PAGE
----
Thus, a technopole city will not necessarily be considered a smart city. The role of technology in smart cities should be to enable the sustainable development of cities, and not to consider new technology as an end in itself. Ultimately, a city that is not sustainable is not truly smart. It is precisely the inclusion of sustainability that will be able to give full meaning to the potential of the smart city.
Smart city: a road to the sustainable city?
The smart city, in this sense, promotes the objectives of sustainable development because it allows :
- A reduction in emissions, which is the main driver for the development of smart and sustainable cities. Among the greatest benefits are improved energy efficiency and storage, waste management, and traffic conditions.
- Improved transport, as smart technologies can ease traffic congestion as well as provide users with real-time information.
- Better management of resources.
It is on this last point that the smart city framework is the most promising, particularly through smart grids. A smart grid is an electricity distribution network that promotes the circulation of information between suppliers and consumers in order to adjust the flow of electricity in real time and to enable more efficient management. As electricity cannot be stored easily, quickly and economically in large quantities, smart grid technologies seek to adjust the production and distribution (supply and demand) of electricity in real time by prioritising consumption needs6. As a result, smart meters will correct demand by taking into account the volumes used by the user. The smart grid improves the energy efficiency of the whole system by minimising line losses and optimising the efficiency of the production means used in relation to the instantaneous consumption.
As an example, THE CITY OF SINGAPORE has recognised the potential role of smart grid technology in improving the efficiency of electricity consumption by homes and businesses. Reducing consumers’ electricity consumption during peak periods is expected to have a double benefit. Not only do consumers save money on their electricity bills, but the reduced demand will save money in terms of energy infrastructure costs for Singapore, which, like many cities, is concerned about rising energy consumption and the issue of energy security7.
According to the US Department of Energy, if smart grid technologies made the US power grid 5% more efficient, this would be equivalent to the greenhouse gas emission savings of 53 million cars, and the grid improvement from these technologies is expected to save $46 to $117 billion by 2023. In Taiwan, the Taiwan Power Group, the island’s leading energy company, believes that smart grids are the only way to “bypass human laziness”, estimating that it can save 10% just by automatically managing standby equipment, and a further 10-20% by doing the same with air conditioning8.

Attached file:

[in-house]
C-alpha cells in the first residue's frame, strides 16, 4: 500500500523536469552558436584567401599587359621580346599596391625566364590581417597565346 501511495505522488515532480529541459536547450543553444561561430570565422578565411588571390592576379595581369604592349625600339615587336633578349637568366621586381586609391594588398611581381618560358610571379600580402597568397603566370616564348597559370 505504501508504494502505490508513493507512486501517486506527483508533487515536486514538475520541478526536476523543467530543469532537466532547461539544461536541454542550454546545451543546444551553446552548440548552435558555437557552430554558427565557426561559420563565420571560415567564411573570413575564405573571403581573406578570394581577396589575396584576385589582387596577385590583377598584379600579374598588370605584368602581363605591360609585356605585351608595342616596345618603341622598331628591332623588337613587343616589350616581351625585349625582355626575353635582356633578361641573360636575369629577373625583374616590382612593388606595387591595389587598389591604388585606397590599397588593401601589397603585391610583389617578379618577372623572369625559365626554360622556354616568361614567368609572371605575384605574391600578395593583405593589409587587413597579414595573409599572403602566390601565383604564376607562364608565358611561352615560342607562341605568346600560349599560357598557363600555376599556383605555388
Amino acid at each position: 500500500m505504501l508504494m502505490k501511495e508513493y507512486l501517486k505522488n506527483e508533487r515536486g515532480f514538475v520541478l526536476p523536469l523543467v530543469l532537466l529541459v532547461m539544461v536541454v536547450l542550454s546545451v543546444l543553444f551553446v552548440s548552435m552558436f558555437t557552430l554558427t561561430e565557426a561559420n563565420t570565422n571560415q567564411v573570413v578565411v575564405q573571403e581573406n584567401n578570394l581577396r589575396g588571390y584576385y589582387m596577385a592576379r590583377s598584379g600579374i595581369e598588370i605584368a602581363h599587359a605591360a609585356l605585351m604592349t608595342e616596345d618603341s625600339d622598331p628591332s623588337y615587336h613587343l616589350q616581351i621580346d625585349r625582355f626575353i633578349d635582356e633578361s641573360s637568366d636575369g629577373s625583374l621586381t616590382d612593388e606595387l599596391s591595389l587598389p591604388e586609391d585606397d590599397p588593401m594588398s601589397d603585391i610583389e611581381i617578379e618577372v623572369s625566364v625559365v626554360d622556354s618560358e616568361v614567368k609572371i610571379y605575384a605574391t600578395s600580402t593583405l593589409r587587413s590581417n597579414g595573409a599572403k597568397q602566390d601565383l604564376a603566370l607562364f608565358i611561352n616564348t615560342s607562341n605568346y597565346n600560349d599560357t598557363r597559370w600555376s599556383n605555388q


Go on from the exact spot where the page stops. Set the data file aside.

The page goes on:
In this complex world that is taking shape before us, the externalities that arise from these projects are tangible in terms of new mobility, eco-citizenship, the circular economy and resilience. Although the digital divide is still prominent, the need to accelerate the implementation of operational and efficient solutions is present in an era of increased urgency.
1-Gilbert Emont : ‘Le Centre-Ville Restera Par Sa Densité Des Services et Son Accessibilité Le Lieu Idéal Pour Le Bureau’ – Paris Workplace” 2020
2-Organisation des Nations Unies. 2019. “En 2050, Deux Personnes Sur Trois Vivront Dans Des Villes Déjà Consommatrices de plus de Deux Tiers de L’énergie et Responsables de 70% Des Émissions de CO2, Prévient M. Guterres | Couverture Des Réunions & Communiqués de Presse.” www.un.org. October 29, 2019. https://www.un.org/press/fr/2019/sgsm19835.doc.htm.
3-Hollands, Robert G. 2015. « Critical interventions into the corporate smart city », Cambridge Journal of Regions, Economy and Society, vol. 8, n° 1, p. 61?77
4-Ola Söderström, Till Paasche, et Francisco Klauser. 2014. « Smart cities as corporate storytelling », City, vol. 18, n° 3, p. 307?320
5-Alizadeh, Tooran. 2017. « An investigation of IBM’s Smarter Cites Challenge: What do participating cities want? », Cities, n° 63, p. 70?80
6-Bifulco, Francesco, Marco Tregua, Cristina Caterina Amitrano, and Anna D’Auria. 2016. “ICT and Sustainability in Smart Cities Management.” International Journal of Public Sector Management 29 (2): 132–47.
7-Haque, M.M., H.C. Chin, and A.K. Debnath. 2013. “Sustainable, Safe, Smart—Three Key Elements of Singapore’s Evolving Transport Policies.” Transport Policy 27 (May): 20–31.
8-Enerpress no 9931, 20 oct 2009 ; Brève intitulée « Taïwan veut sa propre technologie de smart grid »